Click here for parts 3 & 4 of this thought-provoking discussion from two true leaders and visionaries in the industry.

How do you see marketing and sales automation coming together? Add your comments below.

By Laurence Leong, Senior Director, IBM Alliance, SugarCRM

Both Analytics and Customer Relationship Management (CRM) have been around for a long time, and provide value on their own. But organizations can gain more value when analytics is embedded into, and presented in context of, CRM.

In fact, at SugarCRM, our view is that CRM is not just about tracking sales opportunities or service cases for management; our view is that a CRM system should make every customer-facing individual, such as a sales or service agent, more effective and productive. SugarCRM CTO and Co-founder, Clint Oram, said it best when he said “A CRM system should tell sellers and service people something they don’t already know.” Analytics, embedded directly into CRM, are a big piece of this.

Imagine a sales person going into their CRM system and not only seeing their list of opportunities – but seeing which opportunities have highest propensity to buy, and which opportunities have highest propensity to close.

One SugarCRM customer – who happens to be IBM – does exactly this. By now you’ve probably heard the story and read the Ovum analyst report of how IBM uses Sugar for IBM’s 45,000+ sales people worldwide. What you may not know is that IBM also uses a set of rich predictive analytics tools – including its own analytics offerings – along with two years’ worth of account and industry information – to provide its sellers with an indication of the opportunities’ likelihood to both make a purchase, and to close a pending deal. This is not a simple lead score, but advanced predictive modeling. For IBM sellers are thus more effective and productive because their CRM system tells them something they don’t already know.

At the IBM Insight 2014 conference, I will be speaking on this topic along with Mike Padilla from the IBM CIO office – see details and materials here.

SugarCRM also partners extensively with IBM in a number of other analytics areas.

  • Sugar includes built-in reporting that provides Sugar uses with the ability to report on a wide variety of CRM data.
  • For customers that need more powerful analytics capabilities, we introduced an offering this year called “Sugar Analytics Powered by Cognos Business Intelligence” or “Sugar Analytics” for short. As the name implies, Sugar Analytics includes IBM Cognos Business Intelligence under the covers. We’re excited to be able to offer the industry-leading capabilities of Cognos, pre-integrated into Sugar and on a subscription basis. You can see a screenshot of Cognos reports embedded directly into the Sugar UI below. Find out more herePicture1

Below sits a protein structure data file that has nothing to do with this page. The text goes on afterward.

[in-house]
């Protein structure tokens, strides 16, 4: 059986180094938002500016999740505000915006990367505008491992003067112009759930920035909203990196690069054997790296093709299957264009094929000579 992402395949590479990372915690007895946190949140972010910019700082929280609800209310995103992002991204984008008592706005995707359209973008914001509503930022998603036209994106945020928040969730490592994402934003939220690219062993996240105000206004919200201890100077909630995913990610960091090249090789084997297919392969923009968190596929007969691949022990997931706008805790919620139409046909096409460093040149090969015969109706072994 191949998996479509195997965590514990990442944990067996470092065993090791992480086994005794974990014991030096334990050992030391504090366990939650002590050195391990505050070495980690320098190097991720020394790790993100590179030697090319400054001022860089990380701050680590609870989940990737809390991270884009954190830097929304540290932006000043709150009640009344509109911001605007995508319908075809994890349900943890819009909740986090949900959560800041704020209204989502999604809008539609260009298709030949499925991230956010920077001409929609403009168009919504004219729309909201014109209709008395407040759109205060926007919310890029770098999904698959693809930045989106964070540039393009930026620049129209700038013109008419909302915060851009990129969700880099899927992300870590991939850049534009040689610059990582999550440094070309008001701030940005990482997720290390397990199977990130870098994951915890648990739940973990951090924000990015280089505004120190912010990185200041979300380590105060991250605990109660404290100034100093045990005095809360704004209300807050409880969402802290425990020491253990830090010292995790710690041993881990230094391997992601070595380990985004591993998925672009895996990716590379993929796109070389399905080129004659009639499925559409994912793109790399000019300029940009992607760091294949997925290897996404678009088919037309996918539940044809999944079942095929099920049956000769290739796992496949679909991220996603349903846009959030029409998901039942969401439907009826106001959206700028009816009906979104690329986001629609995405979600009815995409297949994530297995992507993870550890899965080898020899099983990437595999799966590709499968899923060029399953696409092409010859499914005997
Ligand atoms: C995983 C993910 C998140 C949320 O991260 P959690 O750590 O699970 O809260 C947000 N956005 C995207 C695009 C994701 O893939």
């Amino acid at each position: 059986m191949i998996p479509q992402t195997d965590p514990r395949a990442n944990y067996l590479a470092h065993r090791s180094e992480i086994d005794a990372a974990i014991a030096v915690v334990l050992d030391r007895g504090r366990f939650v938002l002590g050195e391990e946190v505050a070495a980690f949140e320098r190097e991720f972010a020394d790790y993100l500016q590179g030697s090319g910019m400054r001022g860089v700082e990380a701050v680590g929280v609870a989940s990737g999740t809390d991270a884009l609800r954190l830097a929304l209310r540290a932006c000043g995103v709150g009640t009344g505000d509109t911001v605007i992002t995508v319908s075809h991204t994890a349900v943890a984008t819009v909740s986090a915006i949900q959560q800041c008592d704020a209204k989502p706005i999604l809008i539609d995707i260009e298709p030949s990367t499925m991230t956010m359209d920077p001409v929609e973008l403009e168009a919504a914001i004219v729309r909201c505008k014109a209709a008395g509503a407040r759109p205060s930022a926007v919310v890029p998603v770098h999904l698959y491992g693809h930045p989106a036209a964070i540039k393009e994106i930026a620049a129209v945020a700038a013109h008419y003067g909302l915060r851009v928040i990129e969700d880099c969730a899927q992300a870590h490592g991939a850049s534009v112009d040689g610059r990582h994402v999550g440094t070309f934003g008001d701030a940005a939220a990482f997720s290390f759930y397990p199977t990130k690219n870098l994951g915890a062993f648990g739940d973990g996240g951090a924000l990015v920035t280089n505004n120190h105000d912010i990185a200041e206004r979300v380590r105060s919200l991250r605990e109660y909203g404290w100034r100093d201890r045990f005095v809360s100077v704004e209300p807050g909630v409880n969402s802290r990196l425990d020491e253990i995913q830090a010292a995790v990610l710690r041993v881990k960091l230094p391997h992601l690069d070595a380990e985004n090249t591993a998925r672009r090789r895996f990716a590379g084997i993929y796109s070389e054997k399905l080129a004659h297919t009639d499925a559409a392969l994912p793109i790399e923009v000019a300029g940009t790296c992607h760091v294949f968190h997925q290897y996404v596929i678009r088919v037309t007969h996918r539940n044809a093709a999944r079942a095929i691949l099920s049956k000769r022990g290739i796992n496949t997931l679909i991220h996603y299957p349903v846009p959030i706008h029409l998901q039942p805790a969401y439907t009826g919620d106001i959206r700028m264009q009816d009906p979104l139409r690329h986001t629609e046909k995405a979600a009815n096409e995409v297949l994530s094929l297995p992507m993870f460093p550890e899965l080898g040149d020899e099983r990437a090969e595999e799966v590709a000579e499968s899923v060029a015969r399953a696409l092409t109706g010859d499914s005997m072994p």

• For customers that already have Cognos, Sugar provides a Sugar Connector for Cognos BI which extends those customers’ existing investment in Cognos and integrates it seamlessly into Sugar.
  • SugarCRM was also one of only three partners on stage at IBM’s September launch of Watson Analytics. We’re excited about the new capabilities of Watson Analytics including the built-in predictive model, the very compelling new user interface, the ability to ask questions in a natural language, and the freemium cloud pricing model. Look for more between Sugar and IBM Watson Analytics soon.
  • Speaking of Watson – how would you like to take advantage of the power of the supercomputer that won the game show Jeopardy! and combine that with your CRM? Findability Sciences, an IBM Watson Ecosystem partner as well as a SugarCRM partner, has done just that, with a solution called “Impact Measurement and Analysis” (IMA). 70% of non profits say at least half their funders demand impact measurements. Yet, determining that impact often involves time-consuming human perusal of thousands of pages of grant proposals and other lengthy reports. The IMA solution integrates Watson along with SugarCRM to provide a revolutionary way to measure and analyze impact for non-profits. See it in action here or see the screenshot below (note the “Ask Watson” button on the Sugar screen).
  • IMA

At SugarCRM, we’re excited about the possibilities of providing analysis and insight for customer-facing individuals like sales and service representatives, and we’re partnering with IBM to do so. Learn more at sugarcrm.com/ibm.

What are your thoughts on analytics and CRM? Contact the author at lleong@sugarcrm.com, or on @laurenceleong.

The following is a guest post from Jeremy Cox, Principal Analyst, CRM, Ovum.  ext Jeremy Cox